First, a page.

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José N. Contreras

Sequences are an important topic—not only in mathematics but also in the mathematics curriculum. Exploring sequences related to medial triangles offers learners opportunities to solve problems involving sequences within geometric contexts. Sequences related to medial triangles are also a rich source of beautiful and interesting geometric patterns that can be discovered with the use of dynamic geometry software (DGS) such as GeoGebra or Web Sketchpad. In addition, exploring sequences with DGS allows learners to formulate and test conjectures, an important mathematical process. In this article, I describe how my students used GeoGebra and geometric reasoning to visualize, discover, formulate,

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Deanna Pecaski McLennan

For the Love of Mathematics

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Amanda K. Riske, Catherine E. Cullicott, Amanda Mohammad Mirzaei, Amanda Jansen, and James Middleton

We introduce the Into Math Graph tool, which students use to graph how “into" mathematics they are over time. Using this tool can help teachers foster conversations with students and design experiences that focus on engagement from the student’s perspective.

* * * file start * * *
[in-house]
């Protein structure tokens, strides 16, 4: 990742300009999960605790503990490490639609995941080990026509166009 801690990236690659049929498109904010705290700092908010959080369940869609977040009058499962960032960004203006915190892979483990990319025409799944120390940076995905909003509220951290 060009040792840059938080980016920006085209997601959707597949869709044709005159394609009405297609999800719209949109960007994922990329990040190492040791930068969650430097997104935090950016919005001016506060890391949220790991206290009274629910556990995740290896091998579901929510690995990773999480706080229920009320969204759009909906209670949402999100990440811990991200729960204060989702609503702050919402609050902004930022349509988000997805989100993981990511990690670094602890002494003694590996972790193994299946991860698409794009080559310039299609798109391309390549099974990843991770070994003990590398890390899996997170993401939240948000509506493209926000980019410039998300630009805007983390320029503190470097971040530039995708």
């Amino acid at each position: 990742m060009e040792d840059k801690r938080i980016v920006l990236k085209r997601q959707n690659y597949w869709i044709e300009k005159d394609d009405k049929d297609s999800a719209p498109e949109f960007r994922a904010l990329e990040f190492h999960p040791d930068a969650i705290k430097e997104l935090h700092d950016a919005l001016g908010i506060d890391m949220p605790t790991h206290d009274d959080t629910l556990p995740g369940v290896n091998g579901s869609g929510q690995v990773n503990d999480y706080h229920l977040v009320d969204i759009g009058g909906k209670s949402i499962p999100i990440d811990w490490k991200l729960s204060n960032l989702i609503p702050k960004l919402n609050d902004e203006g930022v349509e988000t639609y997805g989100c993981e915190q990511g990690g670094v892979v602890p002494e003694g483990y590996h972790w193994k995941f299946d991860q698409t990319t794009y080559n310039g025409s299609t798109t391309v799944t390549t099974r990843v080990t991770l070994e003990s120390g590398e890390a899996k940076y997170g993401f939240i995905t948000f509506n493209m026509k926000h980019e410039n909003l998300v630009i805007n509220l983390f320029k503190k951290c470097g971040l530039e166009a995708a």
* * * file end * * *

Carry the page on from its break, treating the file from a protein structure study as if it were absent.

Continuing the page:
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Günhan Caglayan

Tangent circles, sequenced to form annular Steiner rings, are photographed in the windows of ancient buildings.

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Victoria Weber, Nicholas Fortune, Derek Williams, and Ashley Whitehead

Available apps are used to develop and investigate an optimization problem.

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A set of problems of many types.

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Wayne Nirode

Using technology to solve triangle construction problems, students apply their knowledge of points of concurrency, coordinate geometry, and transformational geometry.

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A set of problems of many types.

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Aaron Trocki

The advent of dynamic geometry software has changed the way students draw, construct, and measure by using virtual tools instead of or along with physical tools. Use of technology in general and of dynamic geometry in particular has gained traction in mathematics education, as evidenced in the Common Core State Standards for Mathematics (CCSSI 2010).

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John Donovan, Gregory D. Foley, and Thomas R. Butts

Students analyze items from the media to answer mathematical questions related to the article. This month's clips examine why raindrops do not crush mosquitoes and feature an application of the Pythagorean theorem to baseball. The mathematics involved includes dimensional analysis, ratio and proportion, and the Pythagorean theorem.